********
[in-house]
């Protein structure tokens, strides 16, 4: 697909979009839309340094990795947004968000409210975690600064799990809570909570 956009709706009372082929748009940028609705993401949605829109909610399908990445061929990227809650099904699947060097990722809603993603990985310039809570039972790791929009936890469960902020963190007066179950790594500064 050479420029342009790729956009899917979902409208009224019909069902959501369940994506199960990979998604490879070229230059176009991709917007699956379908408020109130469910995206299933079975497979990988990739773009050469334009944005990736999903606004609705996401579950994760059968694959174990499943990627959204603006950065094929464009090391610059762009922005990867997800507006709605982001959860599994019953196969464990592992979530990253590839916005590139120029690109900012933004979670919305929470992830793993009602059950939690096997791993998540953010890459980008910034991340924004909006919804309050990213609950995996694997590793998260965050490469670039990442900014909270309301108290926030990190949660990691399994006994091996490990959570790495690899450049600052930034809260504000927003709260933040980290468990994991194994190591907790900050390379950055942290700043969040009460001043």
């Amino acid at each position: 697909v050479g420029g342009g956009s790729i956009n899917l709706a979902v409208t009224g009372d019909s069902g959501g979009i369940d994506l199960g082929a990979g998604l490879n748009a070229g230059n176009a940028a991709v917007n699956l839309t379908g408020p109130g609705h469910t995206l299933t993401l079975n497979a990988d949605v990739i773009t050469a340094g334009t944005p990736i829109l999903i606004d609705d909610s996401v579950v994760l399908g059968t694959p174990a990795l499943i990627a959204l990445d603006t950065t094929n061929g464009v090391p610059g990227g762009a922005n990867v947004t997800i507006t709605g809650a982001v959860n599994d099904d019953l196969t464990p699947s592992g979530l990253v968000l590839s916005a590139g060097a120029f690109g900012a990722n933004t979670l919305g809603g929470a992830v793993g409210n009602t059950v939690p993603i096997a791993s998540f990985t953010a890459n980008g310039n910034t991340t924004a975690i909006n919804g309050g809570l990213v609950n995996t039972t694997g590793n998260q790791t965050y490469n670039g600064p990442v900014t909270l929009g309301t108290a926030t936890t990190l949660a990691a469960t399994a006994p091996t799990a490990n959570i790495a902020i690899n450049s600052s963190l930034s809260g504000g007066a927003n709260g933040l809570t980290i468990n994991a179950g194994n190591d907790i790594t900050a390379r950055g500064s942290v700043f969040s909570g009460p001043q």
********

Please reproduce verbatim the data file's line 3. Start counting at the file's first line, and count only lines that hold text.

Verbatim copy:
């Amino acid at each position: 697909v050479g420029g342009g956009s790729i956009n899917l709706a979902v409208t009224g009372d019909s069902g959501g979009i369940d994506l199960g082929a990979g998604l490879n748009a070229g230059n176009a940028a991709v917007n699956l839309t379908g408020p109130g609705h469910t995206l299933t993401l079975n497979a990988d949605v990739i773009t050469a340094g334009t944005p990736i829109l999903i606004d609705d909610s996401v579950v994760l399908g059968t694959p174990a990795l499943i990627a959204l990445d603006t950065t094929n061929g464009v090391p610059g990227g762009a922005n990867v947004t997800i507006t709605g809650a982001v959860n599994d099904d019953l196969t464990p699947s592992g979530l990253v968000l590839s916005a590139g060097a120029f690109g900012a990722n933004t979670l919305g809603g929470a992830v793993g409210n009602t059950v939690p993603i096997a791993s998540f990985t953010a890459n980008g310039n910034t991340t924004a975690i909006n919804g309050g809570l990213v609950n995996t039972t694997g590793n998260q790791t965050y490469n670039g600064p990442v900014t909270l929009g309301t108290a926030t936890t990190l949660a990691a469960t399994a006994p091996t799990a490990n959570i790495a902020i690899n450049s600052s963190l930034s809260g504000g007066a927003n709260g933040l809570t980290i468990n994991a179950g194994n190591d907790i790594t900050a390379r950055g500064s942290v700043f969040s909570g009460p001043q």